Every day for the past two years, The Pollination Project has made seed grants to up and coming social change leaders around the world. We are happy to share the extraordinary people and projects that we are honored to support this week.
Healing Through Art in Argentina. Artist, educator, and human rights activist Claudia Bernradi, works at the intersection of art and conflict. For 30 years, Claudia has participated in investigations of human rights violations, working with the Argentine Forensic Anthropology Team in Argentina, Buenos Aires. From this experience, she recognized that art could be used to articulate the communal memories of survivors of human rights atrocities. The Disappeared Are Appearing Mural Project was created by relatives of those who disappeared during the military dictatorship in Argentina. This mural project will be developed in the largest Ex-Clandestine Center of Detention and Extermination of Argentina, known as ESMA. "Families of the victims will converge in this space that once functioned as a place of horror, torture, and illegal assassination, to remember, preserve, and disseminate through art praxis, their personal histories of searching for the victims, their time of mourning, and the determination of hope," Claudia said.
Health Education in North Carolina. Dogwood Insight Center is a non-profit in western North Carolina founded by Dr. Graeme Potter as an adjunct to her medical practice. Dr. Potter is committed to providing integrative healthcare despite the limits of insurance. With many low income, Medicare and Medicaid patients, Dr. Potter recognizes the need to provide education and support that helps people take charge of their own healthcare. Emily Breedlove, who works with Dr. Potter, saw an opportunity to give back to the community through the Dogwood Insight Center's educational workshop series. Classes will be scheduled twice a month with presentations from alternative healthcare providers, gardening experts, nutritionists and cooks.
Organizing in Oakland. Since 1996, The Ruckus Society's climbing community has consisted of a network of organizers who provide training and expertise to a wide variety of organizations and communities in climbing-related, non-violent direct action, such as banner drops, aerial blockades and tree sits. Now organized as an all-volunteer "Climb Core," trainers located in Oakland, California, are organizing a gathering in order to discuss safety protocols, their role in the greater Ruckus action community, and their shared vision moving forward.
Turning Trash Into Treasure in Uganda. Ssekamanya Peter is helping to inspire a love of trash in Kampala, Uganda. For the past year, he has been collecting garbage to make briquettes and teaching people how to use them. In the area where this project is located, there are very few people who use clean energy. Instead, most people use charcoal and wood, which adds to the problem of forest depletion. Until recently, Kampala city has had no clear and standard waste disposal. Trash Love Briquettes promotes proper disposal of trash by focusing on transforming garbage into briquettes. Ssekamanya hopes to expand the project's scope with outreach, garbage collection, and more briquette production.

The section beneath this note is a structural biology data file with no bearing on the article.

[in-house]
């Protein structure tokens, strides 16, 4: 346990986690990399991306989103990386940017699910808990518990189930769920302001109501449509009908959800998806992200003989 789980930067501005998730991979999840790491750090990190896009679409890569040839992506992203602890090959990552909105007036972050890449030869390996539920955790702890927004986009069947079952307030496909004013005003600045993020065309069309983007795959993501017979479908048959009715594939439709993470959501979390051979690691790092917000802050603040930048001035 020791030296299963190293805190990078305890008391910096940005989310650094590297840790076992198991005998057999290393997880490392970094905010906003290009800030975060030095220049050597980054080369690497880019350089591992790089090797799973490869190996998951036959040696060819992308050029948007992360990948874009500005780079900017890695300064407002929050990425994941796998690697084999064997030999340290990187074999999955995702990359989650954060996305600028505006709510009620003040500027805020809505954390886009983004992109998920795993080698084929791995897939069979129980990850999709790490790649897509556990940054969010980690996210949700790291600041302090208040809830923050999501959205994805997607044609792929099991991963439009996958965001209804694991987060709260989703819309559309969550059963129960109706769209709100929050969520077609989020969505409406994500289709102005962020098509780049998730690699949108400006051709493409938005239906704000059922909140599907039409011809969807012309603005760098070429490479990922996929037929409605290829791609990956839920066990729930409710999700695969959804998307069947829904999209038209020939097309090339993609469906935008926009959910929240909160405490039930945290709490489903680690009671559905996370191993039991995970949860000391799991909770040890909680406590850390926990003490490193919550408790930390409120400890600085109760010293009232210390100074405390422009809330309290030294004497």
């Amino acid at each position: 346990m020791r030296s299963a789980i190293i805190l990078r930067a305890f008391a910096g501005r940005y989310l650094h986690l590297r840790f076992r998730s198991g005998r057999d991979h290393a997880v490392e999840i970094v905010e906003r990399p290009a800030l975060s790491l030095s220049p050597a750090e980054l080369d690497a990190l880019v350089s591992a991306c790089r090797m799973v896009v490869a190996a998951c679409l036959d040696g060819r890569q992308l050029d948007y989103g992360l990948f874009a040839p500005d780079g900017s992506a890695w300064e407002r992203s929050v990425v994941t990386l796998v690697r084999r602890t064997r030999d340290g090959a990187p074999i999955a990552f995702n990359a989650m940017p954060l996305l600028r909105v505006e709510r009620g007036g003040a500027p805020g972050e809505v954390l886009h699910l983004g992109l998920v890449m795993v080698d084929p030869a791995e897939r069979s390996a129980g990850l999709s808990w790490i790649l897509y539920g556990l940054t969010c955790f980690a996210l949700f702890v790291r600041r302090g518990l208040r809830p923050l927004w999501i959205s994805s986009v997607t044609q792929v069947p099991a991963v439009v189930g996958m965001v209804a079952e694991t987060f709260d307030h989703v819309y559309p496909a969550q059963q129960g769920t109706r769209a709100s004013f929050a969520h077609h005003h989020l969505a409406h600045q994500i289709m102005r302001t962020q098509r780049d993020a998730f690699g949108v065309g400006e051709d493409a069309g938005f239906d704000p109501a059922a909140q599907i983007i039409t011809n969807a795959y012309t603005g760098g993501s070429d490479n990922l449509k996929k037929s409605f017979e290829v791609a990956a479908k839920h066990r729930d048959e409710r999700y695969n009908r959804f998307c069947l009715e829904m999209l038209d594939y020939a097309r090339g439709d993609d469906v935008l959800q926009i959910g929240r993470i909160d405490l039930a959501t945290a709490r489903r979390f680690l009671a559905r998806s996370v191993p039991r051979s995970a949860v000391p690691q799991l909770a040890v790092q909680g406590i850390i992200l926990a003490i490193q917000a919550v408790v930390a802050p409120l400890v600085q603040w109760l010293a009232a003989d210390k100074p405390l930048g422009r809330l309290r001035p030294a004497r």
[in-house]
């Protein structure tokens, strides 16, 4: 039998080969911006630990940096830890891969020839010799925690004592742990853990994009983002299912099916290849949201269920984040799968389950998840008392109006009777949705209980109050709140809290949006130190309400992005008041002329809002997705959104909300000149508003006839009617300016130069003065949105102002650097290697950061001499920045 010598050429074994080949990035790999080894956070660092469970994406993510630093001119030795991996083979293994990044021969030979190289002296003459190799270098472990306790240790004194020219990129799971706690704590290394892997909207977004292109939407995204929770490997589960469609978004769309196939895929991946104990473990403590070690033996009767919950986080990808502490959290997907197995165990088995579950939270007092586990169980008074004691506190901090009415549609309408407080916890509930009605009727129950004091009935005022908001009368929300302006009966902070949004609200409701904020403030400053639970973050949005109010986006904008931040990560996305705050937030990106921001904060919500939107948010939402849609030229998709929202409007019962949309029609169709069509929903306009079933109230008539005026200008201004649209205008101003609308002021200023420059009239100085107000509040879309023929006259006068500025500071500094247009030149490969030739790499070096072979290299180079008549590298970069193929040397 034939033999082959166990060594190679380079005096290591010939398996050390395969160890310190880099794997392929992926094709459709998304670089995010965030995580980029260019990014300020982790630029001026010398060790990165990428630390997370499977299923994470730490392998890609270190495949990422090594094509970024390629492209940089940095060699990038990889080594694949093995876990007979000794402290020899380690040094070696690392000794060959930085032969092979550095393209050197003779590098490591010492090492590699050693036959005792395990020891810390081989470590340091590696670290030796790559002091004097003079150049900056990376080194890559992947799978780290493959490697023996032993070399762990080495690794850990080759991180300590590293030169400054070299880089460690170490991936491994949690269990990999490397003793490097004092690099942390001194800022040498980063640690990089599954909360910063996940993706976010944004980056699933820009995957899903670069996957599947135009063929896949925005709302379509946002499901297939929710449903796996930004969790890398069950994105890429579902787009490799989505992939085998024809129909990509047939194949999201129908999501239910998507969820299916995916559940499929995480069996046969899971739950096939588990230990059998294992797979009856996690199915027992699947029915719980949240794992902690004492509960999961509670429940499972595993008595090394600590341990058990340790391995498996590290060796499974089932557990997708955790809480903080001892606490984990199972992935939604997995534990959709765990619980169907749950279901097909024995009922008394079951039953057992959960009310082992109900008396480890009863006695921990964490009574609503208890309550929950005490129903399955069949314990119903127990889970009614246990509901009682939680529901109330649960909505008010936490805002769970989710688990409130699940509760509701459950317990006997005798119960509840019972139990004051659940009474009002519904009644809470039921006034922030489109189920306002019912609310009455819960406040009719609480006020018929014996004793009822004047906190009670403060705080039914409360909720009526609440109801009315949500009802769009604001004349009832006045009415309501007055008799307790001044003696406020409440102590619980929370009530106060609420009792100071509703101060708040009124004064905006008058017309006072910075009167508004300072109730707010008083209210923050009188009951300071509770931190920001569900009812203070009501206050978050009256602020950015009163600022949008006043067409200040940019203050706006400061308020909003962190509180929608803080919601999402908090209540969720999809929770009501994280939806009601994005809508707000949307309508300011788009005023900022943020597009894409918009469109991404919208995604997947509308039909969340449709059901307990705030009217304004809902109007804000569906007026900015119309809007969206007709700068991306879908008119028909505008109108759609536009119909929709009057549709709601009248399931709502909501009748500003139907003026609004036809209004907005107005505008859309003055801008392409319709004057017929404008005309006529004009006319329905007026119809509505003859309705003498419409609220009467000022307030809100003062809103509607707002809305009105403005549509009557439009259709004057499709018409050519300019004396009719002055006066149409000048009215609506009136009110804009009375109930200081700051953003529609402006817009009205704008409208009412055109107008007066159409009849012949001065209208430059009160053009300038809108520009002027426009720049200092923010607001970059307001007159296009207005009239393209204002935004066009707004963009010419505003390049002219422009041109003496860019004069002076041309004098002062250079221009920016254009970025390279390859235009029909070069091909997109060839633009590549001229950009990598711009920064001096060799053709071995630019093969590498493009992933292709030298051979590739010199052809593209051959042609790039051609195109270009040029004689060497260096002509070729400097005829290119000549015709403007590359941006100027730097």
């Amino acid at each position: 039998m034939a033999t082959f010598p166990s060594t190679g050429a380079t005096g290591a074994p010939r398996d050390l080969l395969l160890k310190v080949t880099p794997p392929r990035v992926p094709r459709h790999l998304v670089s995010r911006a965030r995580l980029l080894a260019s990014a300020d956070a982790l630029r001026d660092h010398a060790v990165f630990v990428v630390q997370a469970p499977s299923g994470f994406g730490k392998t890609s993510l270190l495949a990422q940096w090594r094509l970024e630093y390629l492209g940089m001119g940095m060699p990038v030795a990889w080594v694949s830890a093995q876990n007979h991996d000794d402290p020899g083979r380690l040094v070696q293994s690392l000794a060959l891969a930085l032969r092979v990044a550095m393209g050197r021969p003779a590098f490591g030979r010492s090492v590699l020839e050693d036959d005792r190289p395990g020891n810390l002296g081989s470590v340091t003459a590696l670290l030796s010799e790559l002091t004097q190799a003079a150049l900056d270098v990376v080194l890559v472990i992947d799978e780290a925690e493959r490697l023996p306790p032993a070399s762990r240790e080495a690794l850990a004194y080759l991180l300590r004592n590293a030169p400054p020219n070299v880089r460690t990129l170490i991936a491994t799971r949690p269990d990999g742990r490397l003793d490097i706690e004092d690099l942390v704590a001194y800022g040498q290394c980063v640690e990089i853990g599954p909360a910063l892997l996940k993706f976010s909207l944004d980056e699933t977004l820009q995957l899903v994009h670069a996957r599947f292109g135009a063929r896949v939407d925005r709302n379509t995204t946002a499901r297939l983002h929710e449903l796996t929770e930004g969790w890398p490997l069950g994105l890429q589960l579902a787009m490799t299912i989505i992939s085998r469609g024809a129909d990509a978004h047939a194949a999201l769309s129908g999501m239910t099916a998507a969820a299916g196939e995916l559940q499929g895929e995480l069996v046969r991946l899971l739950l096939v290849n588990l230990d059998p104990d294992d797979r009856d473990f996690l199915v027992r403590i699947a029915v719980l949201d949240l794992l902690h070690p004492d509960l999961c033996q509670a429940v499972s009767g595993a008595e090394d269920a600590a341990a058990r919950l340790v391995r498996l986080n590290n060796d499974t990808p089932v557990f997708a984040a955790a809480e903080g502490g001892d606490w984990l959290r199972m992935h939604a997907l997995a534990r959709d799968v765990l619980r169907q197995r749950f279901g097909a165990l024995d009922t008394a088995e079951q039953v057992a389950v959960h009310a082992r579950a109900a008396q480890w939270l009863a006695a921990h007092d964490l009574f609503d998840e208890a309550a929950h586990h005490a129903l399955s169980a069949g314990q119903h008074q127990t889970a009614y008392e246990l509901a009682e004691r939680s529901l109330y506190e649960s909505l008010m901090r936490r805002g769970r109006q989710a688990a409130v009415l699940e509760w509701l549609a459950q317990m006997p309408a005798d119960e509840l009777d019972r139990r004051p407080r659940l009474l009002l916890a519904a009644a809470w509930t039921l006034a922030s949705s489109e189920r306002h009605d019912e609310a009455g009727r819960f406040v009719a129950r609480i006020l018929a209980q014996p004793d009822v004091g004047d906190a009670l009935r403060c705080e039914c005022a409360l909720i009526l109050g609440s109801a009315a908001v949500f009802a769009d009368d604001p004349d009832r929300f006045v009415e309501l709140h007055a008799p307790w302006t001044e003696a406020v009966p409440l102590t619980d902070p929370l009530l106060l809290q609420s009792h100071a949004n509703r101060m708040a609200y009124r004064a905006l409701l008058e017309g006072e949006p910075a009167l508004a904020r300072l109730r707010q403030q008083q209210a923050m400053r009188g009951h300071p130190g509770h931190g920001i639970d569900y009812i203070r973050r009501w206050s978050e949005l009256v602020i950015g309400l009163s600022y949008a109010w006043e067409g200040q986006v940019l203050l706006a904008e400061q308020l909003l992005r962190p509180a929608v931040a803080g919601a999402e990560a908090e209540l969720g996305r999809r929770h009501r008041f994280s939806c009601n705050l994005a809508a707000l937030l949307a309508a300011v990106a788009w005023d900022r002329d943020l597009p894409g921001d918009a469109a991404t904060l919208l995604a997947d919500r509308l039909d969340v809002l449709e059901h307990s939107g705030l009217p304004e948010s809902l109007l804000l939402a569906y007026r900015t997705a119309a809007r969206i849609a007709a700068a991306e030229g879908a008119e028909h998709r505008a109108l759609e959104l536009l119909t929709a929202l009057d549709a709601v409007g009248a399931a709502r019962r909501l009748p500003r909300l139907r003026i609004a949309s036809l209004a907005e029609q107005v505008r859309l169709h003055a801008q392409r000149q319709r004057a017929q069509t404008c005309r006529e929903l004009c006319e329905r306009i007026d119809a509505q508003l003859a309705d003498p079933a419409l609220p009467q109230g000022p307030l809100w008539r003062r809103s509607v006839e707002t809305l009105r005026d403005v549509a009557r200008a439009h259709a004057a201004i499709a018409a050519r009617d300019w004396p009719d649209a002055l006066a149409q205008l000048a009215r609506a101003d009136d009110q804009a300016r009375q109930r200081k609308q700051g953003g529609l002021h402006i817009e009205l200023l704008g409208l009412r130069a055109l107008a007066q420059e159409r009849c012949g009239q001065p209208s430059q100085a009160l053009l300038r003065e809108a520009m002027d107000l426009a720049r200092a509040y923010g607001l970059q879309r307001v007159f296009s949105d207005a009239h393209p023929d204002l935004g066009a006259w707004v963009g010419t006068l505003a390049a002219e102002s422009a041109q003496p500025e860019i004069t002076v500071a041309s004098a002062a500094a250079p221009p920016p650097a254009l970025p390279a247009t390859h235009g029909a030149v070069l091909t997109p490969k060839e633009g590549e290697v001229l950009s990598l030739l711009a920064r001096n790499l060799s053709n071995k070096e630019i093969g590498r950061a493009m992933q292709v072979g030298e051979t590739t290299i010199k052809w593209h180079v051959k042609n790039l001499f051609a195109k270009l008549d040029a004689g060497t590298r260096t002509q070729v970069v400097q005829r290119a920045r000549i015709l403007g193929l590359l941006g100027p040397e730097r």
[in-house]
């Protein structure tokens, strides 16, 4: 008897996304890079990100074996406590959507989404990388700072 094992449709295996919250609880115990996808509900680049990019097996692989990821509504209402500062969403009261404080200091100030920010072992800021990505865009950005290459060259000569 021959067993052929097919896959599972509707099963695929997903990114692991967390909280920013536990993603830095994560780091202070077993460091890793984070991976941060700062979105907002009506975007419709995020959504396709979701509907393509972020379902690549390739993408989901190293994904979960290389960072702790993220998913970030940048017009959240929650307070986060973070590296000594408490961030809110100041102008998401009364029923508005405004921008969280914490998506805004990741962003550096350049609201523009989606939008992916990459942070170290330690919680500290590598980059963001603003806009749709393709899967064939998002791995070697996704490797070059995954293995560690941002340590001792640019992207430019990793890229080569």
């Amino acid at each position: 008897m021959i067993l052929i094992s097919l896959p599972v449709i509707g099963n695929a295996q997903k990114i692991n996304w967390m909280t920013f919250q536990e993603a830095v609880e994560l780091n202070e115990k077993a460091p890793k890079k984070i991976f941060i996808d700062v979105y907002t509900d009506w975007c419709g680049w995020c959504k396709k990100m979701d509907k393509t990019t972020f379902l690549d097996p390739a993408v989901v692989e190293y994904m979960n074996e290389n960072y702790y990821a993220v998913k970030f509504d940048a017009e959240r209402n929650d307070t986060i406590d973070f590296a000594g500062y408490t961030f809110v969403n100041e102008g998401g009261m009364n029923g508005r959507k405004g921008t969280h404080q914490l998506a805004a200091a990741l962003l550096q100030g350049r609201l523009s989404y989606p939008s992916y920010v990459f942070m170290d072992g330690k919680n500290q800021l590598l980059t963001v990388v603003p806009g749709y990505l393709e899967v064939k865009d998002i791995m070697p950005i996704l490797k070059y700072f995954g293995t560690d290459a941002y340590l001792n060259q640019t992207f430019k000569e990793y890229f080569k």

Folktales in Uganda. As a Peace Corps Volunteer working within the primary education sector in Ateso, Eastern Uganda, Samantha Sgourakes realized that a lack of culturally-relevant texts plagues most of the schools in the region. Schools in the region that do have books, only have books that contain themes, places and cultures that are unfamiliar to the Ateso students. If pupils do not see their culture, people, or values represented in an academic setting, they begin to question their self-worth. In response, she and another teacher are compiling traditional stories written by Ateso student-teachers and calling it the 'Ateso Folktales' project.
Environmental Education in Uganda. In the Bukomansimbi District of Uganda, environmental activist, Sylvia Namukasa founded a non-profit, community-based organization which works with schools and youth groups to promote environmental education and mitigate the impacts of climate change. Her program is teaching children to take care of nature and value natural resources. Sylvia and volunteers of the project will plant trees of peace, fruit trees, and nitrogen fixers such as mangoes, jack fruit, and avocado in schools.
Dancing in Arkansas. As the new dance teacher in Hot Springs, Arkansas, Amy Bramlett is working to build a program that teaches all students the historical, cultural, anatomic, cognitive, technical, and creative aspects of dance. Amy created the Hot Springs School District Dance Program Project for students from low-income and at-risk homes. "I feel very fortunate to have been able to study dance despite my family's low income, and believe that it is my life goal to bring all of my experiences and knowledge to the future generations because dance can mold them into respectful and responsible citizens of the community and world," Amy said.
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